Nano House provides affordable shelter
I've written about living in small spaces before, but apparently I must have been either a cave dweller or resided in a tree house in a former life because the concept of living with less is a continuing source of fascination. My latest attraction in this area is the Nano House, the definitive less is more statement.
Nano, if you recall, is the name of the world's cheapest car priced at $2,500. This four passenger vehicle was the brain child of an Indian company called Tata Motors, a division of Tata Group, and was developed in 2009 for the Indian market. Now as an extension of its scaled down vehicle, the Tata Group is building scaled down prefabricated dwellings.
The smallest of the Nano dwellings is 20 square meters or 215 square feet priced at $3.34 per square foot or approximately $700. It comes in a flatpack kit including coconut or jute cladding with complete interior layouts. It also includes doors, windows and a roof and can be assembled in seven days. There are slightly larger versions at 30 square meters with extras like solar energy and verandahs with a life expectancy of 20 years for all the dwellings.
The objective of the company is to provide affordable shelter to poor populations around the world. Since it is an Indian company, it was natural for it to work with the local municipalities in India in developing its homes with the ultimate goal of marketing to state governments that require mass residential development for disadvantaged populations.
The Nano House is the subject of a new book called "Nano House Innovations for Small Dwellings," by Phyllis Richardson. In the book, Richardson talks about the need for sustainable, economical shelter that will preserve the landscape and built as light as possible, particularly in impoverished parts of the world. The combination of eco-materials and new prefabrication technologies has allowed architects and designers to produce small scale habitats that are more ecological, flexible and efficient, while still adhering to modern standards of style and comfort.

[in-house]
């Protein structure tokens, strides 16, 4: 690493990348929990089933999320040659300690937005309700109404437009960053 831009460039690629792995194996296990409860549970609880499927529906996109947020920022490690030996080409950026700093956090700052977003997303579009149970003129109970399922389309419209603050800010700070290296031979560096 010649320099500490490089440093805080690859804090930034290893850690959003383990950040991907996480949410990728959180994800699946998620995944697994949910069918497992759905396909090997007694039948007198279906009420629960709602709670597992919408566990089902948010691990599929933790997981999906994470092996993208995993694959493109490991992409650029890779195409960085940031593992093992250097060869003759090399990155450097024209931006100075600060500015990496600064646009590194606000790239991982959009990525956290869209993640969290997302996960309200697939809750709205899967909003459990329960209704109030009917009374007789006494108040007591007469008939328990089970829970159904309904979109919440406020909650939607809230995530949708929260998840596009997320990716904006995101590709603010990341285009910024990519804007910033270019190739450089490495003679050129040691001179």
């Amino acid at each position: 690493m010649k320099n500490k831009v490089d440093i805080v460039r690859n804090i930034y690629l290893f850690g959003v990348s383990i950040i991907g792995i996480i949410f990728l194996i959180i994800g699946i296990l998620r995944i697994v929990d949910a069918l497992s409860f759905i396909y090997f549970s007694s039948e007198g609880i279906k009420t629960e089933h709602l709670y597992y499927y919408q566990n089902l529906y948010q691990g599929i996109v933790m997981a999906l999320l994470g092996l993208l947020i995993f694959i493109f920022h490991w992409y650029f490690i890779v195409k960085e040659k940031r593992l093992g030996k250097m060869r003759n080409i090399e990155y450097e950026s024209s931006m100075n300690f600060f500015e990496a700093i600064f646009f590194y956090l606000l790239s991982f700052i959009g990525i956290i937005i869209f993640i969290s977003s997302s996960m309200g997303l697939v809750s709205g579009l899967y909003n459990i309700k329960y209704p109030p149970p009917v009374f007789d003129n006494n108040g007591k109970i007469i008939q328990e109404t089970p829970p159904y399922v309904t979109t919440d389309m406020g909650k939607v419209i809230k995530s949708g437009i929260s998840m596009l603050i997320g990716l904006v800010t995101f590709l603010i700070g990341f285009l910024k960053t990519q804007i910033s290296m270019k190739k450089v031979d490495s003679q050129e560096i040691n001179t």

Some of these dwellings are just prototypes, but many are in actual use as pied a terres and vacation cottages. A 506 square foot home in the United States is modeled on the form of a grain silo with three cylinders, one for sleeping, one for eating and one for living. The bed is on a pulley system that can be drawn up into a ceiling box. Another in Belgium is 215 square feet and is being used as a guest house. The interior is a grid of boxes for storage and sleeping with many openings for light opening like an egg.
Although, the Nano Home is geared for mass housing in other countries is it possible that Americans could be ready to consider the potential of mini living on a wider scale? Since the most recent census indicates that the average new single-family house in this country is down to 2,392 square feet, are over sized Americans also ready for a change in living concepts?
For those who have additional interest in what Nano Homes actually look like, a quick internet search will provide some interesting pictures at both Tata Group's website and in Phyllis Richardson's book.
At the end of this year, the Nano car will start being exported around the world. Will the Nano homes also start to catch on in our geared down economy? We'll have to wait and see, but if it happens, Anna Maria Island could be the perfect place for both of Tata's innovations.